The Rise of China is the Real End of History

War makes rattling good history; but Peace is poor reading.
                                                                         Thomas Hardy, The Dynasts 

Reprising Hegel’s view that the Battle of Jena in 1806 represented the “end of history”, Francis Fukuyama described the 1989 fall of communism in similar terms. Fukuyama was heavily criticised at the time and so, no doubt, was Hegel, but both dates saw dramatic changes in politics and international relations.

As a turning point 1806 culminated a thousand years of warfare where princes, whose authority was derived from God, gave orders and common men followed. From then onwards kings and other statesmen would govern by consent, slavery would become unconscionable (a notion first widely promoted in The Saxon’s Looking Glass, published in northern Germany in 1250) and national self-determination would become paramount. Liberty and equality (communism gave a second wind to the third arm, fraternity) became the tenets of acceptable government or at least its slogans.

The overthrow of communism in the Soviet Union between 1989 and 1991 represented the end of a very short history, really only confined to the Cold War of the previous forty-five years and, at a stretch, the period from the 1917 Bolshevik coup. The Soviet Union sought to redefine political interaction by specifying class rather than state interests as the criteria for friendships. The Soviet system was based on a belief that it would outperform market capitalism. Its failure to do so led to its collapse but for much of the period from 1920 it used Russian resources to undermine foreign regimes in a far more systematic way than had previous states in pursuit of their policies.

Bonaparte used the slogans of the French Revolution to support his attempts to conquer the world and was thwarted by English wealth and the opposition of the Continental nationalistic forces he stirred. But as the nineteenth century progressed, balance-of-power considerations remained dominant in a world where there remained a potential and a will on the part of powerful nations to use war to obtain territory and other gains. France felt threatened by its Carolingian co-successor, Germany, which was out-birthing and out-growing it. When Prussia seized tutelage over Germany from Austria, France was crushed in the subsequent Franco-Prussian war of 1870 and paid a massive indemnity of 5 billion gold francs (fully 40 per cent of the Versailles imposition on Germany).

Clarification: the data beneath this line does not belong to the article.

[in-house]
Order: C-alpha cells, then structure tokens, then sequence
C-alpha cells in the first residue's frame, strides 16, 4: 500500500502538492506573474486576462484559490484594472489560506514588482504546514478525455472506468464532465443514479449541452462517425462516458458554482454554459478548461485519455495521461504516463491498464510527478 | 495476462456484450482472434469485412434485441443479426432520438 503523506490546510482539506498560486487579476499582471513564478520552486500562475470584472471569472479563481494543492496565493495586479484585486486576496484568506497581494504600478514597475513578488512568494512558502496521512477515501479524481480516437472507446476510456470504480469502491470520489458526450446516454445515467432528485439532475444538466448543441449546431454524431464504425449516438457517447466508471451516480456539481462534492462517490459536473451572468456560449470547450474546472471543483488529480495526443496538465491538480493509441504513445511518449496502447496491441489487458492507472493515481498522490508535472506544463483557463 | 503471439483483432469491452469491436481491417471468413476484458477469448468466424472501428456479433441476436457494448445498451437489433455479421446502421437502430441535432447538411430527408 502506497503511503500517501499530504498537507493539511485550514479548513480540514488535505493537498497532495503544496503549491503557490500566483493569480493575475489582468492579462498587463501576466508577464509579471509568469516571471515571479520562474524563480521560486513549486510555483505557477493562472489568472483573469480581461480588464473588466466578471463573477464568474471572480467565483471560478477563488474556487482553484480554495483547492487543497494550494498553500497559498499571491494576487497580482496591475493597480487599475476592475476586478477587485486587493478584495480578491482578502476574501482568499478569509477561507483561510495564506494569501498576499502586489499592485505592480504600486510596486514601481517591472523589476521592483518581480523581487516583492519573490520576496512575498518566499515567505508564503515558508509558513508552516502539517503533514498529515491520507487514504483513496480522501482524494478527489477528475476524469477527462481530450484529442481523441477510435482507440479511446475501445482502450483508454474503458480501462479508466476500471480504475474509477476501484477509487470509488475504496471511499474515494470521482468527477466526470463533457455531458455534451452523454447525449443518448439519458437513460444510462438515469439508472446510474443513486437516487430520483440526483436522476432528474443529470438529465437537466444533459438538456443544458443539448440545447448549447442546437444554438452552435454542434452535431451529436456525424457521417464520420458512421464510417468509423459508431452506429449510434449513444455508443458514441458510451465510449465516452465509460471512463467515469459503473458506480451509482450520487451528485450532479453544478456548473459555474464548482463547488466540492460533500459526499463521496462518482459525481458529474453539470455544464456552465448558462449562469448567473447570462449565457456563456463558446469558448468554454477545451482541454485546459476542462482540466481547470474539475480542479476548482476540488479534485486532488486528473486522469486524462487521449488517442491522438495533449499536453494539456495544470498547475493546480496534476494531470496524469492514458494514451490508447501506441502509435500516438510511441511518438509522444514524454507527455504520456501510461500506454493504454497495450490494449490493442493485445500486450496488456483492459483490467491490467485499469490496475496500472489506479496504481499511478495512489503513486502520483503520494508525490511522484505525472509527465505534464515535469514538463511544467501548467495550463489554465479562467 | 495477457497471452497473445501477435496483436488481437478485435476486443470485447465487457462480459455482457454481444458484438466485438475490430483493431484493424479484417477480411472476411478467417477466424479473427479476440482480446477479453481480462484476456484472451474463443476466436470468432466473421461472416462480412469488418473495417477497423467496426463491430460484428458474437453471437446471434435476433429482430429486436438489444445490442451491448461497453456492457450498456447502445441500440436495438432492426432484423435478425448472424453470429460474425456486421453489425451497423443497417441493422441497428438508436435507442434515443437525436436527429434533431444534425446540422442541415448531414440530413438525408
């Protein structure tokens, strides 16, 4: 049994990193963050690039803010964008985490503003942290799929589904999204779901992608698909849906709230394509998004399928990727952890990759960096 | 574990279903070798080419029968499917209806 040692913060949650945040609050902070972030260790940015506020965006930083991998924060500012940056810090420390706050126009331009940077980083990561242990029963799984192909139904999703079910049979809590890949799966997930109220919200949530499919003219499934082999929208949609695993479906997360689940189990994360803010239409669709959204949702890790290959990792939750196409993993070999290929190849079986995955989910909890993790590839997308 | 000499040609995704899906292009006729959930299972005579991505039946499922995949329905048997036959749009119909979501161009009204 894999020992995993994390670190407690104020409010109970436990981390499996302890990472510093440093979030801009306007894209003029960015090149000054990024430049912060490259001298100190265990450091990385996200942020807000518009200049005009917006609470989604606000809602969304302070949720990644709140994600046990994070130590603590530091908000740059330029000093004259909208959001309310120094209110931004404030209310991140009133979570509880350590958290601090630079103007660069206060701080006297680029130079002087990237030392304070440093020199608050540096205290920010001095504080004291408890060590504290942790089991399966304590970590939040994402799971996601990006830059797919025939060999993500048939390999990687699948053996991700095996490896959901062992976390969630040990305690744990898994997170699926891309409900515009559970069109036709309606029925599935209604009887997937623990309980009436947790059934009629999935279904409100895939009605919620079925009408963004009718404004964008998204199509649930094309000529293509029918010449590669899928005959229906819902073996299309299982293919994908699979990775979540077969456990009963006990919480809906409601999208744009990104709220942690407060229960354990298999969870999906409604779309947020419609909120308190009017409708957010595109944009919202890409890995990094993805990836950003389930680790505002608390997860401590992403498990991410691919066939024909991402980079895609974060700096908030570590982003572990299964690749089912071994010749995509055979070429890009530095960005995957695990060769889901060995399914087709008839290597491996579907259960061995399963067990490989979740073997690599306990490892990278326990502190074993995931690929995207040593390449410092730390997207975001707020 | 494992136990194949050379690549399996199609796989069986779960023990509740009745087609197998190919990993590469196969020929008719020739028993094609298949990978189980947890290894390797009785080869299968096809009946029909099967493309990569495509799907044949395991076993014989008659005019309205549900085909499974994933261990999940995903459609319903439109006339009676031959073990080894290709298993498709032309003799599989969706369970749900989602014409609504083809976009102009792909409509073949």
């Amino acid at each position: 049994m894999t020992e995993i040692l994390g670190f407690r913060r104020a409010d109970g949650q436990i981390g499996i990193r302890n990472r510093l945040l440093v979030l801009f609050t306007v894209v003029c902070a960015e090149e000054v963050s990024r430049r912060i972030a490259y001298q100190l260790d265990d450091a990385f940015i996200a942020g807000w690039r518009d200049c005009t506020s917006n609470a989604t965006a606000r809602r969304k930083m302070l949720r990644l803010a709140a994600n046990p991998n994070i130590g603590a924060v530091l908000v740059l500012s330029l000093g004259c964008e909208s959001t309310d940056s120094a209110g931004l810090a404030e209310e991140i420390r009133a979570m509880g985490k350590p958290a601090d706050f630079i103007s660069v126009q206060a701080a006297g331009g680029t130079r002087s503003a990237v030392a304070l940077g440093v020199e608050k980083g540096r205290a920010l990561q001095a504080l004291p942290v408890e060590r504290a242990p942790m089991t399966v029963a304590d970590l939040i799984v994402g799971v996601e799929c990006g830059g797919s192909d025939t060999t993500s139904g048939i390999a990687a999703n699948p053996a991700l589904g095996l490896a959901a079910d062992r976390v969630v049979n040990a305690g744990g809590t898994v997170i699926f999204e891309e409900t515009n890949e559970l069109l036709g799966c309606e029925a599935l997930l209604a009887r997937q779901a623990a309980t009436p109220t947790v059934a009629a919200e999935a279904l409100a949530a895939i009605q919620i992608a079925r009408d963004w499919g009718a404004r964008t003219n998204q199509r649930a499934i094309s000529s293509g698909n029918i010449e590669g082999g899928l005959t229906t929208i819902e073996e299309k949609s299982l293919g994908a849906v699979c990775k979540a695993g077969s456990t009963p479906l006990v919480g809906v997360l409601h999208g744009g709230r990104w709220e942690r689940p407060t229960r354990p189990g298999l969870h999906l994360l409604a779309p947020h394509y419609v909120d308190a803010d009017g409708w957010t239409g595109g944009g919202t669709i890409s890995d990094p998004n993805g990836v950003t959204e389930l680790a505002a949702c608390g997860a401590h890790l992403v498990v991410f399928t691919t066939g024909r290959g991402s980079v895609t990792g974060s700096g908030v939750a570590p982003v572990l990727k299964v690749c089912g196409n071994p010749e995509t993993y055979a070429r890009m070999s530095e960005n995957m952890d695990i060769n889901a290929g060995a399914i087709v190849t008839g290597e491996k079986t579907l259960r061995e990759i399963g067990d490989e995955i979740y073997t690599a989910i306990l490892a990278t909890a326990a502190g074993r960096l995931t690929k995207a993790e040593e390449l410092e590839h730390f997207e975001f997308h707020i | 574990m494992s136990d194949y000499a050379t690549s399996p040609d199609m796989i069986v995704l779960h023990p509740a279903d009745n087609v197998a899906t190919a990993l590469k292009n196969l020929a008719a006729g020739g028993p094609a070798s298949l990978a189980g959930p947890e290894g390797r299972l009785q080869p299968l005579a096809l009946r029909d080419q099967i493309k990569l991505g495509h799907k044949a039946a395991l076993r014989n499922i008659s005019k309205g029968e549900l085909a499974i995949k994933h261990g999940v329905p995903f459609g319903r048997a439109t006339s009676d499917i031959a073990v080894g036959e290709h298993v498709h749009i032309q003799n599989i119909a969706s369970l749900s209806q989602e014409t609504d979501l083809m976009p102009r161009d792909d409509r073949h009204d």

Among the dominant Western powers in the 1815–1914 era, wars were confined to colonial land grabs including rivalry for the lands in the decaying Ottoman empire. Disputes within Europe were mainly settled amicably, sometimes as in the border between France and the new Italy, through plebiscites. There were some potential conflicts, as with the 1911 Algeciras crisis over rival French and German rights to Moroccan resources, but perhaps for the first time in history, the world’s greatest power, Great Britain, did not seek any new territories other than in areas then considered to be unoccupied. It was joined in this pacific policy by the United States, its rapidly growing former colony, which Britain took considerable steps to avoid antagonising.

As events unfolded, the pacific Anglosphere was to be engulfed in the Continental crisis. Even so, on the eve of the 1914 conflagration it was no longer considered legitimate for a nation to seize the territory of any other country, still less to liquidate or enserf an existing population of a state that was an accepted member of the international comity of nations. This comprised Europe, North America and latterly Japan. Nor was it acceptable to invade another country for plunder.

But as 1914 was to prove, these forces had not consolidated. While property rights had become accepted as more-or-less inviolate, political control continued to be contested. French fears about its increasingly powerful neighbour were joined by Russian fears over German intentions regarding its Polish possessions. Germany considered itself hemmed in by France and Russia which, as the nineteenth century was ending, was experiencing the fastest economic growth in the world. The other European player, Austria, was increasingly seen and recognised to be an archaic anomaly. Its dominant German and Hungarian elites controlled dissident Czechs, Slavs and others who wanted out. Hence it had insecure credentials as an enduring political entity and was vulnerable to internal fracture and became the touchstone for the 1914 conflict.